We've seen what some New Yorkers have to say about tourist etiquette, but what about the other way around? The tourists put lots of money into our city's pockets, so we might as well hear them out. We've rounded up some former NYC tourists, from Amsterdam to New Jersey and beyond—and they have a few etiquette tips (and observations) of their own:
- Don't walk so fast!
- Don't roll your eyes at me when I pronounce "Houston" Street like the city in Texas.
- Don't say I'm stupid for calling the subways by colors.
- Don't tell me I'm dumb for eating at the Olive Garden—I love breadsticks!
- Slow down! There is always such a rush at the restaurants... as soon as somebody is done with eating they take away the plate, even if other people at the table are still eating.
- At least make eye contact while “clinking glasses”!
- Stop talking about how you live in the greatest city in the world. We get it.
- Don't cycle so fast in the bike lane on the Brooklyn Bridge while I am trying to capture the skyline.
- My advice would be, like here in Amsterdam, be proud of your city not only towards your neighbor but also to outsiders—just to show your hospitality. Allow us to ask for directions as we will do the same for you when you come over.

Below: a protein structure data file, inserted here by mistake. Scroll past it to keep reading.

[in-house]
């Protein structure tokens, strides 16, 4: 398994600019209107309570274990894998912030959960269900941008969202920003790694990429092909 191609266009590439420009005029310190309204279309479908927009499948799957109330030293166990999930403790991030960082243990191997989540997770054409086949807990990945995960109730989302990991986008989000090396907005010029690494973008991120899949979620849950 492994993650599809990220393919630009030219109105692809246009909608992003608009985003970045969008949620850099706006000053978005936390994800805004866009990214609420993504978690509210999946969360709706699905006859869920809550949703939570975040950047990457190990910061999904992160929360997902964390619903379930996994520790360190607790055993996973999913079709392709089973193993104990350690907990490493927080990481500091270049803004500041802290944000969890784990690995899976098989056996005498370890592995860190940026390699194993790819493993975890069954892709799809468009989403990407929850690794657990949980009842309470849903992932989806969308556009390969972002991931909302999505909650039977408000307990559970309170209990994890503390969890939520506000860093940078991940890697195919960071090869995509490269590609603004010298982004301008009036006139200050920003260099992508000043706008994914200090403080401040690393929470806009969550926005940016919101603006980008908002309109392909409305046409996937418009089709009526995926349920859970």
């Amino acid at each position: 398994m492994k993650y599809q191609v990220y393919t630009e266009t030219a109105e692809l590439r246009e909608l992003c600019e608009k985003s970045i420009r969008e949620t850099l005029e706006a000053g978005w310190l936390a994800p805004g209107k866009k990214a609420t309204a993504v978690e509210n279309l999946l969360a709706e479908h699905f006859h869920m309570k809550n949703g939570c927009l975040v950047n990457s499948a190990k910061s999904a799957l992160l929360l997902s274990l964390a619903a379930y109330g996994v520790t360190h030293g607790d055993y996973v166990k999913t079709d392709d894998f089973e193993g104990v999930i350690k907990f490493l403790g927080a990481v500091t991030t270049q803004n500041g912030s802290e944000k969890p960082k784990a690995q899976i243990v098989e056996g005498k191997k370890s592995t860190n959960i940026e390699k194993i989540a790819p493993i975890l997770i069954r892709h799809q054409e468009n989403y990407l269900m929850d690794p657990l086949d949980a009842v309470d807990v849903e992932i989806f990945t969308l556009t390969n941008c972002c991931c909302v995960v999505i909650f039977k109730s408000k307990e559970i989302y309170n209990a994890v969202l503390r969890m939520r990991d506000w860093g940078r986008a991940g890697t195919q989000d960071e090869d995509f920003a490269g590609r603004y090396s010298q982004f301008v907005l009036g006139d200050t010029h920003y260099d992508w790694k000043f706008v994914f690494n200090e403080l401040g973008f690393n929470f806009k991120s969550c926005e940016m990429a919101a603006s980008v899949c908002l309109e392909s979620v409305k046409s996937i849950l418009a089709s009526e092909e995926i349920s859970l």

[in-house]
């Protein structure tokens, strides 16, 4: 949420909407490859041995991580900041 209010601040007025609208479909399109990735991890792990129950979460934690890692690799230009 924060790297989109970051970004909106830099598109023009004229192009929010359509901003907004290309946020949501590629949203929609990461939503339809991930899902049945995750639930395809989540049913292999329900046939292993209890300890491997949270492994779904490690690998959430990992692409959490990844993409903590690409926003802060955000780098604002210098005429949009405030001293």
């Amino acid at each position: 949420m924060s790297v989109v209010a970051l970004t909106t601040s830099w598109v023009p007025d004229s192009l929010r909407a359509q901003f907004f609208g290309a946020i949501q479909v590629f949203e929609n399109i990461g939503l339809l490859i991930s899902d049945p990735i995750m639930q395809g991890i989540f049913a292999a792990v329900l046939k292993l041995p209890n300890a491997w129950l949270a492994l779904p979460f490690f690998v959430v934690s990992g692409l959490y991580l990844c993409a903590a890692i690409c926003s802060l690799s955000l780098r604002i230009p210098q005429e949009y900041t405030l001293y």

- Explain to us why the tipping in restaurants etc is the way it is in stead of getting angry if we tip less than you are used to.
- Say thank you if someone holds the door open for you. Also, while we're on the subject, if you see me struggling with my bags and my coffee maybe wait the extra five seconds to hold the door open for me. I will even thank you for it!
- Tell me where to buy counterfeit purses.
- Give me correct directions... New Yorkers have too much pride, if you ask for directions and they don't really know the answer, they will make something up rather than saying, "Sorry, I'm not sure."
Got all that? Now here are some further observations about how we act—take a nice long look in the mirror, New York City:
- My experience with New Yorkers is that they differ from each area. If you're walking downtown for instance everyone is really in a work mode and not very accessible. The same applies on 5th Avenue. A lot of people walking around with their headsets on just as if they want to say: "not listening and don't ask me anything."
- People will make any excuse to have a drink with any meal in New York—from happy hours to brunches.
- New Yorkers are very exact on how you handle escalators. If you're standing the entire time you get in the line on the right side of the escalator, leaving a clear open isle on the left side so people can walk up faster.
Think we can all get along now, or do we need to make more tourist lanes?